It is vital that end-users, system designers and integrators have a clear understanding of the compression technologies available and when each should be used for best results. It’s important to remember that one technology is not objectively “better” than another, but each has its advantages and disadvantages to when trying to meet a project’s requirements.
Comparing Intra-Frame and Inter-Frame Compression
Two of the most popular groups of compression technologies are intra-frame and inter-frame compression.
Intra-frame compression technology works by applying a compression algorithm to each frame captured individually, not built up from multiple frames, so they can be compressed and transmitted out of a camera quickly to reduce latency. Popular intra-frame codecs include MJPEG, JPEG 2000, DNxHD, Cinema DNG and Prores.
Inter-frame compression technology relies on a dual process of compressing data within a single frame and analyzing the data between frames, resulting in a stream of video compressed over multiple frames. By contrast, inter-frame compression attempts to store only incremental changes between frames and stores whole frames only on periodic intervals. This compression technique can result in increased bandwidth efficiencies and lower data rates. H.264, MPEG-4, MPEG-2, and AVCHD are all popular inter-frame codecs.
Introduced in the year 2000, JPEG 2000 has become a widely used standard in various industries including digital cinema, diagnostic medical imaging, document archiving and others. When it was first introduced, JPEG2000 was a major improvement over conventional JPEG compression, generating images that were 30 percent smaller in file size and bandwidth than a JPEG image of the same quality. Additional benefits of JPEG 2000 compression include the ability to capture a wide dynamic range and scale to higher resolutions.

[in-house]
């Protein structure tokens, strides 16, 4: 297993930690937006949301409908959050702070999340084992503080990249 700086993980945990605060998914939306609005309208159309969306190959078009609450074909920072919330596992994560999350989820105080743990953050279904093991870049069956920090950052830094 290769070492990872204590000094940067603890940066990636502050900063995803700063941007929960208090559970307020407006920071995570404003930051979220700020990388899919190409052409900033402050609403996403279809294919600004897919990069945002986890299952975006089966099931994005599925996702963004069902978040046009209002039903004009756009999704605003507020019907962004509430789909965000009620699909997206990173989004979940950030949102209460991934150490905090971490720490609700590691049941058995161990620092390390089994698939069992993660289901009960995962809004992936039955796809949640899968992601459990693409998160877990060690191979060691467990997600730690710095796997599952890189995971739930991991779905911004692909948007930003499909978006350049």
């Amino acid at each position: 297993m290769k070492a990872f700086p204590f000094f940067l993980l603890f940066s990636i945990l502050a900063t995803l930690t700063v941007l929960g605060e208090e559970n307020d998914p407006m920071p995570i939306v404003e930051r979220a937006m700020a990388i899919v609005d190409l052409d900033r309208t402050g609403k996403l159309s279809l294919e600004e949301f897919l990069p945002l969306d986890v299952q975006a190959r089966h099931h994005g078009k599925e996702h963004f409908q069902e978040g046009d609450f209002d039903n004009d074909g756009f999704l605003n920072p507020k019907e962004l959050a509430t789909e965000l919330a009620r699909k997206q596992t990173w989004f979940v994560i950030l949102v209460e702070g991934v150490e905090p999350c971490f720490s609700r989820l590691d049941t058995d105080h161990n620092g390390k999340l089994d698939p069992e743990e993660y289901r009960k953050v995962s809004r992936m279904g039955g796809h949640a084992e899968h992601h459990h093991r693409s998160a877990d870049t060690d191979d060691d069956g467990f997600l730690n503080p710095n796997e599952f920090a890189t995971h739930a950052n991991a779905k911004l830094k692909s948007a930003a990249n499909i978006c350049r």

As a variant of the MPEG-4 standard, H.264 is one of the newest compression technologies available. It differs from JPEG and JPEG2000 because it is a temporally compressed format, meaning that the video is comprised of a single I-Frame (key frame), which encodes one entire image, followed by multiple P-frames (delta frames), which encode only the changes since the previous frame. This can have an impact on the level of activity perceived in the video, however, it can also result in substantial savings in bandwidth.
Choosing the Right Compression Technology
When choosing a compression technology for your installation, the first thing to consider is bandwidth; more specifically, how much bandwidth is available on your IP network? Another key consideration is latency; what latency is required for your application? Be sure to keep these considerations in mind before making a decision regarding compression technology.
Opticomm-EMCORE has both types of compression products to fit your particular application for IP video transport. For JPEG2000 applications, the NV series of encoder/decoder products offers the best possible image quality with the lowest latency of transmission.
The new HD4 series as well as the HDE/HDD products provide lower bandwidth solutions utilizing H.264 compression. They produce a professional image quality while operating at lower-per-channel bandwidth.
The EVE/EVD series utilizes a JPEG2000 variant called MJPEG, which is the predecessor of JPEG2000. It currently delivers a quality of video described as “visually lossless” but at a fixed data rate of 150 mb/second, and is the lowest price-point solution where image quality is not of primary concern compared with cost.
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